Rethinking New Year’s Resolutions

December 6, 2017

Most of us do it each year with little success to show for it--we write up a list of New Year’s Resolutions and we shoot for the moon. By February or March, you realize that you’ve crossed one thing off your list and feel overwhelmed by the unrealistic expectations you’ve set for yourself. If this sounds familiar, it’s not something to feel bad about. In fact, it’s very human.

A 2016 article from Psychology Today details the science behind the ineffectiveness of these kinds of resolutions. Susan Weinschenk, PhD says that, “If your resolutions are around things like eating healthier, exercising more, drinking less, quitting smoking, texting less, spending more time ‘unplugged’ or any number of other ‘automatic’ behaviors then we are talking about changing existing habits or making new habits. Habits are automatic, ‘conditioned’ responses.”

This important detail comes with bad news and good news. It means that it doesn’t make sense for us to try to change everything in our lives all at once when the year starts over. The good news is that because habits are conditioned, it’s very possible to undo bad ones and replace them with healthier habits in smaller strides.
According to the article, the best way to go about resolutions is to come up with smaller, more manageable habits we want to create. Weinschenk suggests three things based on research:

  1. Pick a small, specific action like walking for 10 minutes per day instead of “run 3 miles a week”.
  2. Attach the action to a habit you already have, i.e. “if you already go for a brisk walk 3 times a week, then adding on 10 more minutes to the existing walk connects the new habit to an existing one. The existing habit ‘Go for walk’ now becomes the ‘cue’ for the new habit: ‘Walk 10 more minutes.’” And last but not least…
  3. Make the new action EASY to do for at least the first week. The easier it is for you to begin and continue to practice, the more easily you’ll be able to condition yourself long-term.

On top of these scientifically backed methods, there are other creative ways to rethink resolutions. Even if it feels trendy or exciting to set large New Year’s Resolutions, trying to take those big leaps might not help you in the long-run. Breaking down your resolutions into daily, weekly, or even monthly goals is probably more plausible and easier to manage. This also allows you to have fun with your resolutions, switch them up more often, and find new ones as your life changes.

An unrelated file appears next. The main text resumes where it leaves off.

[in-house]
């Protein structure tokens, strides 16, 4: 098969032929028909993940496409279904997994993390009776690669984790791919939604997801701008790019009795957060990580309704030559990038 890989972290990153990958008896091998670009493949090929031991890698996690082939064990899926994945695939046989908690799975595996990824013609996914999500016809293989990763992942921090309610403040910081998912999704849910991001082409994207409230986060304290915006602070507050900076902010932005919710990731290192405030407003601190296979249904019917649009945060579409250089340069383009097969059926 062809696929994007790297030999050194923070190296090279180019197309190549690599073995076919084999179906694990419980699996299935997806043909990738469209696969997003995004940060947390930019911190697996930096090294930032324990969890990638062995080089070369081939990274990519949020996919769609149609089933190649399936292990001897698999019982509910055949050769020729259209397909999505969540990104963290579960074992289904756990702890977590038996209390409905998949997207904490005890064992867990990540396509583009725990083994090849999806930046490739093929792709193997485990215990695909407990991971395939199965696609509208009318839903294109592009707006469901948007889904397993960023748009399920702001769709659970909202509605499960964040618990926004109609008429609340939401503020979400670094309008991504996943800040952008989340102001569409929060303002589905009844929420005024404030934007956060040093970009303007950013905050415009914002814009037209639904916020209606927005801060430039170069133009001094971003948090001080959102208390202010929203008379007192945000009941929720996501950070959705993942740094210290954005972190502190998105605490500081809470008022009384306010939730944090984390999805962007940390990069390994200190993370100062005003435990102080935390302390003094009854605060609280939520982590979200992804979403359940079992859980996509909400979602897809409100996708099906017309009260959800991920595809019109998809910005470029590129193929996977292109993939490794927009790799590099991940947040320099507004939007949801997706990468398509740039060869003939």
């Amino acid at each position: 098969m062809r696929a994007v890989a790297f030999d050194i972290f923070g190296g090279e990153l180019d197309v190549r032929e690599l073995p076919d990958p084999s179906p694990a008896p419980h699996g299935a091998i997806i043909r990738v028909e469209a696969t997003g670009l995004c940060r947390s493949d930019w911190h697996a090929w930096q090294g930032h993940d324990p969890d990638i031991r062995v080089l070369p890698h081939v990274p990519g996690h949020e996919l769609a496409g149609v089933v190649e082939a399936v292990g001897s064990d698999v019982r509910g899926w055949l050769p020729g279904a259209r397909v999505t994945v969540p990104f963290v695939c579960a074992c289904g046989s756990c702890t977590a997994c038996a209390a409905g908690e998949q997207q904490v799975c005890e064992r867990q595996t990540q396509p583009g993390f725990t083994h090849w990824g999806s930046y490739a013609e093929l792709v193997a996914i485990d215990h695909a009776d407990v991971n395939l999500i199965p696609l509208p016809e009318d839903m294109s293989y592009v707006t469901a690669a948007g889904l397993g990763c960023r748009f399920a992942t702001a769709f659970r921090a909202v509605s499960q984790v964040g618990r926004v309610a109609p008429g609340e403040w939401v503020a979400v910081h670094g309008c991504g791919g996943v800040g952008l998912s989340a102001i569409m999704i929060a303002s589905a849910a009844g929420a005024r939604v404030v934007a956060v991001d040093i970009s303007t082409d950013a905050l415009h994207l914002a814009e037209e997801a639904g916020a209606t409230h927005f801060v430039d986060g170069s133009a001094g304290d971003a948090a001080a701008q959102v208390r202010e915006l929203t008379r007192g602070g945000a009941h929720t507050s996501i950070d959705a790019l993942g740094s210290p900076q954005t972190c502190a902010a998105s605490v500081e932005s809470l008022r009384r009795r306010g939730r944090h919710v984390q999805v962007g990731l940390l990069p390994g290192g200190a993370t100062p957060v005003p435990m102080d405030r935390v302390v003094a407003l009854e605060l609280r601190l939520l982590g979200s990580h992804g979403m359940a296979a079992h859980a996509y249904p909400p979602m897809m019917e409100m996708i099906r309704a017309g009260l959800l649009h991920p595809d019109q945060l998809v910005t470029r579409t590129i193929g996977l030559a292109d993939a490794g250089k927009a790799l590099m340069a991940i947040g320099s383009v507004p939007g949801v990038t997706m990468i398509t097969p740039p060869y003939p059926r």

Ways to creatively set resolutions:

  • Set daily intentions.
    Begin each day by writing down a mantra, motto, or perspective that you want to focus on. For example, your daily intention could be anything from getting all of your work done and leaving the office by 6pm, to having one productive conversation with a client or coworker. It could also be something small and helpful for yourself, such as responding positively to everything that day.
  • Set weekly or monthly goals.
    These are much easier to keep track of than yearly goals and make it possible to put them into a smaller timeframe.
  • Check in with yourself if a goal or resolution doesn’t seem to be working.
    How can you adjust it and try again tomorrow or next week? At the end of each week or month (whichever you choose), you can check in with yourself and assess if your goals are working and if not, what might be hindering you.

At the end of the day, it’s much more helpful to check in with ourselves more frequently about our goals than to set multiple resolutions for a whole year. This can feel overwhelming and prevent us from making progress.

How do you personally set resolutions for the new year or throughout different time periods in your life?
Let us know in the comments! And let us know if you have any particularly interesting or challenging resolutions for 2018